What is this new Administration of Justice Bill and should you be angry?
Read Time:4 Minute, 54 Second
If you’re uncertain about whether or not to be angry at the Government’s proposal to push through an “Administration of Justice Bill”, here are some quick facts to help you decide.
Firstly, what is “legislation”?
If you’ve heard people quote something like “Section 123 of XYZ Act”, that’s legislation, also known as statutory law. It is written and published and obeyed like a book of rules. Parliament votes to pass these laws (and that’s why your Members of Parliament are also known as law makers, or legislators).
Statutory law is not the only type of law around. There is also this other thing called the “Common Law”. When Courts encounter cases which are not written down by law makers, they use similar cases that have happened in the past to help them decide what to do with the present case.
What then, is a “Bill”?
You can say that a Bill is merely a proposal for a new piece of legislation. Parliament has to debate and vote to accept before a Bill can be passed. Once passed, the Bill will be called an Act.
So what is the Administration of Justice (Protection) Bill?
It is a Bill that formally makes it wrong to interfere with the system of justice; also known as “contempt of court”.
If you disobey an order of the judge, that’s contempt of court.
If you raise a middle finger to the judge in the midst of court proceedings, that’s utter contempt of court.
The Bill clarifies what amounts to a contempt, the main points of which includes:
Publishing opinions when proceedings are underway
Interfering with administration of justice
Unauthorized audio/visual recordings
Why is the Government pushing this Bill now when it didn’t exist before?
It is wrong to say it didn’t exist before. Remember the common law? Contempt of court has always been a punishable act, not just here but almost anywhere where there is a system of justice.
Before this Bill, there would have been a ton of argument and research before we know what amounts to contempt and what the potential punishment is.
Is this against the freedom of speech?
Firstly, a few facts:
a.) It is clearly worded in the Bill that your publishing must “intentionally interfere or hinder” the court proceedings.
b.) You do not publish opinions that would prejudice a case that is before the courts.
There is nothing vague about this. A reasonable person knows when an opinion is designed and calculated to cause harm.
Put yourself in the shoes of a defendant, let’s say for alleged rape. You’re innocent, but then your ex-girlfriend goes to the media and claims that you have sexually assaulted her before. Contempt of court rules prevent your ex-girlfriend and the media from publishing this, hence giving you a fair trial void of prejudice.
It protects victims also; you don’t want a rape victim’s photograph splashed all over the internet.
You cannot push freedom of speech to such an extent that people suffer. The line is drawn when a matter is before the courts.
We don’t have a jury system, why should we worry about media influencing the courts?
Even if we do not have a jury system, you don’t want a situation where you get “trial by public opinion”. You don’t want innocent people incriminating themselves from undue pressure.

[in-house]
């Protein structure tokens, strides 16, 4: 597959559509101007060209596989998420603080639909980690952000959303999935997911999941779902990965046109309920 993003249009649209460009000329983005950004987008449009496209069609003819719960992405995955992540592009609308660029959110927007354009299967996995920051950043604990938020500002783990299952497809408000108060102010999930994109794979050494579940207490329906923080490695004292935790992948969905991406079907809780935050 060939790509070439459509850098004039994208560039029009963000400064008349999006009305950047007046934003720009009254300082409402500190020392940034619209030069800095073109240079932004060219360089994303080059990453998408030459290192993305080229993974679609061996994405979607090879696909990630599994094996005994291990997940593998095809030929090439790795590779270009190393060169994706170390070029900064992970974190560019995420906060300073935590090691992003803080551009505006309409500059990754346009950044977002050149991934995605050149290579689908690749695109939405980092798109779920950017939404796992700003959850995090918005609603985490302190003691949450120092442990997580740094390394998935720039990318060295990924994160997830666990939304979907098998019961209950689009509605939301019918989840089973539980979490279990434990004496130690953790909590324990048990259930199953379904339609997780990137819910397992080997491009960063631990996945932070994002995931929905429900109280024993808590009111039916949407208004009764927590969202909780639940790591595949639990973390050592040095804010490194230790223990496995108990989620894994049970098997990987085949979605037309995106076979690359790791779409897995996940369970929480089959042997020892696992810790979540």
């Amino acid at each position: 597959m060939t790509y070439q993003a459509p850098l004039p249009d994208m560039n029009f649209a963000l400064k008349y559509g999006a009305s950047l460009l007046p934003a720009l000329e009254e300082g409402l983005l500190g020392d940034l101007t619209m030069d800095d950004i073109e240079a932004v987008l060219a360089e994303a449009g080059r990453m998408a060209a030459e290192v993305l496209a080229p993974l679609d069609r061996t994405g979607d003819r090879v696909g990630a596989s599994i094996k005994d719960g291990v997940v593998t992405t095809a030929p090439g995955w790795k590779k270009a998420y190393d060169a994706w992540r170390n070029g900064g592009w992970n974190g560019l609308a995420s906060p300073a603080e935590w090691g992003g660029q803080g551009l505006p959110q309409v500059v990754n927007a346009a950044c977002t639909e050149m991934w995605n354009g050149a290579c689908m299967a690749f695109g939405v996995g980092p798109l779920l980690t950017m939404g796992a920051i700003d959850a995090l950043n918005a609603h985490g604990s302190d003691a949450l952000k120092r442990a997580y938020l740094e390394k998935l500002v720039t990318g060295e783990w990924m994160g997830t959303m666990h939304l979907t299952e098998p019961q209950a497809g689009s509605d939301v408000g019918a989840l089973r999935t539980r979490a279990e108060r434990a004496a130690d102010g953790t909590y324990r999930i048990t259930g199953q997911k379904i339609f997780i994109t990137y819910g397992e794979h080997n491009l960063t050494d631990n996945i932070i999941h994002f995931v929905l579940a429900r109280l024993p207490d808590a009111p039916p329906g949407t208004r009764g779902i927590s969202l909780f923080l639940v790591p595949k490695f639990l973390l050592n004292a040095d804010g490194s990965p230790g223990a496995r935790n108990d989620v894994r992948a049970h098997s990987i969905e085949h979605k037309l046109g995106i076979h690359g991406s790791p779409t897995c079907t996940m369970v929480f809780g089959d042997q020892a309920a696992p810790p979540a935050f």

In the British case of Attorney-General v MGN Ltd: several newspapers ran a serious of vicious articles on a man accused of murder, demonising him and portraying him as guilty even before he was charged. In the end, someone else confessed to the crime – an innocent man was, tried and sentenced in the court of public opinion.
Prejudice doesn’t affect judges and jury alone. It also affects defendant, victim, plaintiffs, even legal counsels – and public opinion can cause such minds to crumble, consequentially interfering with the system of justice.
Should you be worried about the new Bill?
I don’t see why you should really. If a case is before the courts, a normal people would let the legal system do its work. Doesn’t matter if it’s Roy Ngerng, or Teo Soh Lung or Kong Hee – they have a right to fair trial and a fair trial means a system that is free of influence and prejudice.
After the trial is over, you and every other media has a right to voice their opinions again and the defendant has the right to appeal with new facts, moving his case to a higher court.
In today’s age of social media and online vigilantism, wrong data can go viral in just a few clicks. How many times have you grilled someone wrongfully and then regretted it when a counter story was posted?
It would be a very sad day when an accused who has yet to face trial ends up bearing the full brunt of an online campaign designed to destroy his/her reputation. In fact, the Bill protects people:
It makes very clear what amounts to contempt…when before, one would need extensive legal research to be sure of that.
It spells out the punishment when before it is vague and potentially limitless.
It protects the victims as well as the defendants
It removes prejudice and this is is an important component in a person’s right to a fair trial.
Freedom of expression is a beautiful and righteous ideal no doubt. But your right to free speech should not impugn my right to a fair trial (should I ever need it of course).
The new Bill is hardly authoritarian, but if you so insist on labelling it as such – then I’d rather authoritarian than an anarchist’s rule by men and their opinions.